Last year (2017), the Government of Bangladesh published an Institutional Regulatory Framework (IRF) setting out the roles, responsibilities and coordination of different agencies (i.e Department of Public Health and Engineering, Utility Companies – WASAs, Urban and Rural Government Institutes & private sector) to tackle the FSM challenges. The framework was developed collaboratively by ITN-BUET (Centre for Water Supply and Waste Management), Practical Action and others and includes many of the key issues Practical Action wanted to see promoted. The initiative is highly appreciated by the global development partners. The burning issue now is how to operationalize this framework and bring visible and tangible impact on the ground.

    The country is yet to develop solutions which are proven to be technically feasible and reliable, socially acceptable, financially and economically viable and can be managed by the existing institutions. However, a number of organizations is doing research, innovations, piloting and demonstration work to create the evidence of the whole FSM service and value chain – including containment, emptying, transportation and treatment of sludge for resource recovery and its market promotion. These endeavors, including our own in Faridpur, have created useful examples and provided evidence in particular circumstances but are yet to go to scale. One of the biggest learnings from these initiatives is that capacities are limited at all tiers i.e. grass roots, local, sub national and national level to improve FSM and to operationalize IRF.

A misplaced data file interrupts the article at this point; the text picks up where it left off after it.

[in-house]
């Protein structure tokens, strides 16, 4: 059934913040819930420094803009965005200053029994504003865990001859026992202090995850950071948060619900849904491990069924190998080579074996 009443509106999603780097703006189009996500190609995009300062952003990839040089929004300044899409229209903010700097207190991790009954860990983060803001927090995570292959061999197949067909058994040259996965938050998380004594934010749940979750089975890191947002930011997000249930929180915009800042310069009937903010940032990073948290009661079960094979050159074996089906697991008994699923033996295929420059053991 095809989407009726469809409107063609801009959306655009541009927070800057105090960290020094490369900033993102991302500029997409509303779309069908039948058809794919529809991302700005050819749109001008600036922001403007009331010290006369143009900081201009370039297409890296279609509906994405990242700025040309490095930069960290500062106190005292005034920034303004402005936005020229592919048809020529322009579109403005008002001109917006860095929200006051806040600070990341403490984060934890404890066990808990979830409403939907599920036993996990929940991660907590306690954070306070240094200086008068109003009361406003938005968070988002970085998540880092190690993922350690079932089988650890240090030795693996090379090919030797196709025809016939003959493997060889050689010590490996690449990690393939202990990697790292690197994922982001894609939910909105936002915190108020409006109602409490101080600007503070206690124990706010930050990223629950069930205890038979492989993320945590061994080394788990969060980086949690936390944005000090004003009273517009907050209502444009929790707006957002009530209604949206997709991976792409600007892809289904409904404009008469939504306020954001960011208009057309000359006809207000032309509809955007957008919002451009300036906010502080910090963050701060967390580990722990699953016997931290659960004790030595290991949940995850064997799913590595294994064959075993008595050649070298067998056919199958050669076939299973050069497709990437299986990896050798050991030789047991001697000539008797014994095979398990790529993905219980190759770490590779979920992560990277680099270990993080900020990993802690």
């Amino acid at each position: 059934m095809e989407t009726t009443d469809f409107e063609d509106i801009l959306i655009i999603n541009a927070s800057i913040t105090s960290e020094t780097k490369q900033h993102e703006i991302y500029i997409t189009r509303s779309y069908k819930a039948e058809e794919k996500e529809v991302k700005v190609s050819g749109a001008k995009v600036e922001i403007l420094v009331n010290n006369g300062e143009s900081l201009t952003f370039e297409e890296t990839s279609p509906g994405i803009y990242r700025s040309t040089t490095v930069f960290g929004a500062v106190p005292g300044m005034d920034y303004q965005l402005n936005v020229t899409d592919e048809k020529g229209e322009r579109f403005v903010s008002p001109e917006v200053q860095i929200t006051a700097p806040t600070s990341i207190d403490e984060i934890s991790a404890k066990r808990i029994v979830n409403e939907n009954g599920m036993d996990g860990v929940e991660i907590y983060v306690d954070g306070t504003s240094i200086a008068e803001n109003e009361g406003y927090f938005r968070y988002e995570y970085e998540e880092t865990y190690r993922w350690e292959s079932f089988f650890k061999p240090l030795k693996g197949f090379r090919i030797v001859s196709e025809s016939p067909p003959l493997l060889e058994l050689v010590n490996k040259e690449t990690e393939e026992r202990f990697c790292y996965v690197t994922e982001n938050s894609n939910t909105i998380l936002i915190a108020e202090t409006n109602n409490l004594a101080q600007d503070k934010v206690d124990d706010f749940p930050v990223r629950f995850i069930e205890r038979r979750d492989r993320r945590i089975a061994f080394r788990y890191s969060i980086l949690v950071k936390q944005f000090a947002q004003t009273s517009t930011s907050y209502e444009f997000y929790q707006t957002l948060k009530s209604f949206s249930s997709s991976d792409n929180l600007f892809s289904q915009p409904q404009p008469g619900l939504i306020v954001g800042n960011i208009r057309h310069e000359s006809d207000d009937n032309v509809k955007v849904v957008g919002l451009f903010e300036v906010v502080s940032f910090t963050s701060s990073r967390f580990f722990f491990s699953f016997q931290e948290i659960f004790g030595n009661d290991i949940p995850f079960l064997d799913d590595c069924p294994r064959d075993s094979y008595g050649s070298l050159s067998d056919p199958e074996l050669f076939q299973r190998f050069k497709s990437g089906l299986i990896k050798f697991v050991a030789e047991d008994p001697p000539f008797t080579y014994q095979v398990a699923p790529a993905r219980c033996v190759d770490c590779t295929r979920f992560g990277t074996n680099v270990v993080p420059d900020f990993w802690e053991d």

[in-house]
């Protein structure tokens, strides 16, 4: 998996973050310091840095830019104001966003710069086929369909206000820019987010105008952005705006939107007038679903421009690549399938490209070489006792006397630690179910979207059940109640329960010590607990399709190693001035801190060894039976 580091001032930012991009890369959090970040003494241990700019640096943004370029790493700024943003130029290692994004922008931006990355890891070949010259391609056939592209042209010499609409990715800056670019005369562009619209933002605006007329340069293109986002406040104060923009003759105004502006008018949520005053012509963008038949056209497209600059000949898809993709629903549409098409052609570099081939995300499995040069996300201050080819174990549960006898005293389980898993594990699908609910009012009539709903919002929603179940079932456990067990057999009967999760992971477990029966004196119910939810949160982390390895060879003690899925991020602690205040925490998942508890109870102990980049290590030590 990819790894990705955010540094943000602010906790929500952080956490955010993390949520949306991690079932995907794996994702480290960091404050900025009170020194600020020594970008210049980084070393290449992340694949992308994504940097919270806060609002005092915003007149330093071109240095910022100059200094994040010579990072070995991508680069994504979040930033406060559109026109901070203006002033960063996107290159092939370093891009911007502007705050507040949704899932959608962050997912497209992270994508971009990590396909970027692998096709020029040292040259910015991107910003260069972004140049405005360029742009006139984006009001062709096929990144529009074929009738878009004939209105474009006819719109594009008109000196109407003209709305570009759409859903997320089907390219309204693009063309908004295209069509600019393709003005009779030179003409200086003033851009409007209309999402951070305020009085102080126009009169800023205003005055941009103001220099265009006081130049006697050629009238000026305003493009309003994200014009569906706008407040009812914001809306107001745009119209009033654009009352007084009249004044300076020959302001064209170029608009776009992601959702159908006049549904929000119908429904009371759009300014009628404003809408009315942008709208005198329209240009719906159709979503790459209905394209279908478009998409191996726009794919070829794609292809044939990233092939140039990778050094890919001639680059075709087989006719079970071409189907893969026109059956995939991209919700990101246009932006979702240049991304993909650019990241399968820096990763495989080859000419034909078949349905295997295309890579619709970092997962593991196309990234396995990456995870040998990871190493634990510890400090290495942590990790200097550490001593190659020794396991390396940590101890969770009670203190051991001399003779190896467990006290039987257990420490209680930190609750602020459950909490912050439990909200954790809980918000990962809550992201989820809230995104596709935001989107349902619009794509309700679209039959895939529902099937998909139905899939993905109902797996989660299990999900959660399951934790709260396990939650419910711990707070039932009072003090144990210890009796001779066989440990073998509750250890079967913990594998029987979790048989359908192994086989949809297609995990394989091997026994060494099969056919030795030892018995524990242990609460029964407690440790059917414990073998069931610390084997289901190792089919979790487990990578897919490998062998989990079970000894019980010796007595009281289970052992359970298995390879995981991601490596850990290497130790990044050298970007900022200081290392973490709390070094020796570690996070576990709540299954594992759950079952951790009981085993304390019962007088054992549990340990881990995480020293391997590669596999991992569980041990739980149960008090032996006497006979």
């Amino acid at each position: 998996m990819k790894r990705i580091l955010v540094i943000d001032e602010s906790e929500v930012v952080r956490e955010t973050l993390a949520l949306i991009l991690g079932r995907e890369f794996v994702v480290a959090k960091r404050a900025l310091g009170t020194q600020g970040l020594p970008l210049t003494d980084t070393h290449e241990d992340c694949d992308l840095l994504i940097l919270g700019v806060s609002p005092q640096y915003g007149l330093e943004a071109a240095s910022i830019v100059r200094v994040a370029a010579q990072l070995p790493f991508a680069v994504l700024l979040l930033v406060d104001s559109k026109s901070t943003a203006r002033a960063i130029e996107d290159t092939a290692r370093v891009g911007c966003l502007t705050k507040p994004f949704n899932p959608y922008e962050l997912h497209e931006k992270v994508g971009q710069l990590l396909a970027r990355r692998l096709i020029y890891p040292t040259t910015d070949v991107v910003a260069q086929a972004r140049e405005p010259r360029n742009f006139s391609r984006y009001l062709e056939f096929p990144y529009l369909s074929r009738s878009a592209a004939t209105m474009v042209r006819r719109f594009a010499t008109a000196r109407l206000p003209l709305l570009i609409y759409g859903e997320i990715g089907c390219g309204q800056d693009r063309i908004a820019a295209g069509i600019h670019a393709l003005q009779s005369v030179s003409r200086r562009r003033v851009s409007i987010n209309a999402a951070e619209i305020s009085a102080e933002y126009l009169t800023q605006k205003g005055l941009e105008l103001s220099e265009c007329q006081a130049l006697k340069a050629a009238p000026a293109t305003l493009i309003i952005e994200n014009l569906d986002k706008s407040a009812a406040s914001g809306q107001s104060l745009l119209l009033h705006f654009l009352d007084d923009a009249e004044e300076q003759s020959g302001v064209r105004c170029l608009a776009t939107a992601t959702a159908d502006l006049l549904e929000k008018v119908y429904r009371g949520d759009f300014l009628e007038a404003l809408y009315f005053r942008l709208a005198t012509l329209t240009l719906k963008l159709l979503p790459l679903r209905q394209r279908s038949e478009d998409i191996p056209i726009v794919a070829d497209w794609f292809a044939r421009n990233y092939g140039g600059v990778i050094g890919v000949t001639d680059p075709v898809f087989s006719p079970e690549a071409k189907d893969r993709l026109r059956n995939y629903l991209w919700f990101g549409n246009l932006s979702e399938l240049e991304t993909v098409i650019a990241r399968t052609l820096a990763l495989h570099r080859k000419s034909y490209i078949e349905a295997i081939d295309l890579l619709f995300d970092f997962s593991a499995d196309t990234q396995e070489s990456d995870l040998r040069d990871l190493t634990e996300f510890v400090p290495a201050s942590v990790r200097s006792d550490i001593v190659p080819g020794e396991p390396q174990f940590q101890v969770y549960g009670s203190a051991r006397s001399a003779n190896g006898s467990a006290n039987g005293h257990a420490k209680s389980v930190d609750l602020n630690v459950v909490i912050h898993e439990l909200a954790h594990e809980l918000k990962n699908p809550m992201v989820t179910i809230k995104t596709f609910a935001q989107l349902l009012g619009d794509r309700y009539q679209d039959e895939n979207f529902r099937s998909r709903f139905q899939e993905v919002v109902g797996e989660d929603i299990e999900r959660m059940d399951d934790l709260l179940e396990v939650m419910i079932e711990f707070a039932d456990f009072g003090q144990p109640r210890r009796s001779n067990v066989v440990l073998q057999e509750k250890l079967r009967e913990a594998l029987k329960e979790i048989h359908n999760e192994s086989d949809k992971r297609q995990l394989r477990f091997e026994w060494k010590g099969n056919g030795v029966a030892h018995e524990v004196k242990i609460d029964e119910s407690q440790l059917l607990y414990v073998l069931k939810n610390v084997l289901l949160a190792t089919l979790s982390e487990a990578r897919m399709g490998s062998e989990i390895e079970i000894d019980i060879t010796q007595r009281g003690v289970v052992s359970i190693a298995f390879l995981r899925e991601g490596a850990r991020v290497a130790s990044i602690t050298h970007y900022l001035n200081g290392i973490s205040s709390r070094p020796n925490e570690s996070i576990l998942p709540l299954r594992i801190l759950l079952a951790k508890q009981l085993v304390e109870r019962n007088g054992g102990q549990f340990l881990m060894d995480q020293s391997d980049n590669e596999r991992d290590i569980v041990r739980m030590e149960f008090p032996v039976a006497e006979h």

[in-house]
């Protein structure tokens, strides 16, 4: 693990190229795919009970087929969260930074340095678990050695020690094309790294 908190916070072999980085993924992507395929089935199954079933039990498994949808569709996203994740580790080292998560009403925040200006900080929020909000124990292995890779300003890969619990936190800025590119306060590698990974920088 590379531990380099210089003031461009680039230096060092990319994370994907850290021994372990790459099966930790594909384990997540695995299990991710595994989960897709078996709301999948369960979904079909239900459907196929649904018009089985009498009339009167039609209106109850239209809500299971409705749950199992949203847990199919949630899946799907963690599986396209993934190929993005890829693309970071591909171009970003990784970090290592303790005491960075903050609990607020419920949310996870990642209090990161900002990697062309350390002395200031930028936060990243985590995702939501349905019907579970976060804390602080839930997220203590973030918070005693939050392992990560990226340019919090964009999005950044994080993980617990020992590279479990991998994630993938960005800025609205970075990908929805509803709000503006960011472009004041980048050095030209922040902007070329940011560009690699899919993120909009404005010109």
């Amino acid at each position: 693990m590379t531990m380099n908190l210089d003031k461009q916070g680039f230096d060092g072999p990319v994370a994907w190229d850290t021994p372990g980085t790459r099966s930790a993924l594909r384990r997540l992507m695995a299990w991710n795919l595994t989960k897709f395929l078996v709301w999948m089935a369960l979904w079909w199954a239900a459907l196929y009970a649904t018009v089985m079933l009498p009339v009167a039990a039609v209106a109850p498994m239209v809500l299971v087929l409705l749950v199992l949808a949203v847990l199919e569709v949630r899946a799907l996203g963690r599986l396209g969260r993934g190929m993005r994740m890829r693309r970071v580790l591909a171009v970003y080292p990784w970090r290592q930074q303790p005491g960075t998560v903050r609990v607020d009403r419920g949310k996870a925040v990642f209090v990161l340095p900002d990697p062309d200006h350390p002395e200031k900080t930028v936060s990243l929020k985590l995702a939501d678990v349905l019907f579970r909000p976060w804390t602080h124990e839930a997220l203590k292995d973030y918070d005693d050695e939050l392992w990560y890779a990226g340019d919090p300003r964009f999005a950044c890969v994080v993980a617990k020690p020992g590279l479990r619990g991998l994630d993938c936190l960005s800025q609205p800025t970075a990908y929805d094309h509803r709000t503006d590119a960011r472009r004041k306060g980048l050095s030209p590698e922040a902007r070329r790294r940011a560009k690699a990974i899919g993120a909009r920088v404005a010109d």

The government is not short of resources, and could invest in scaling up solutions for greening the economy and for sustainable growth. The most recent example is the Padma Multi-Purpose Bridge, the biggest infrastructural development project,  which the country developed without any financial assistance from external development partners.

    The time has come to think how we can build national, sub national and local capacity in an integrated, holistic and coordinated way to operationalize the IRF.

    A national capacity building program needs to address different aspects and engage many stakeholders. For example, changes in behavior and community practices for safe disposal of sludge is a big issue. Both social and electronic media has a significant role in popularizing messages to call for actions to stop unsafe disposal. However, the businesses are not properly orientated and they lack capacity.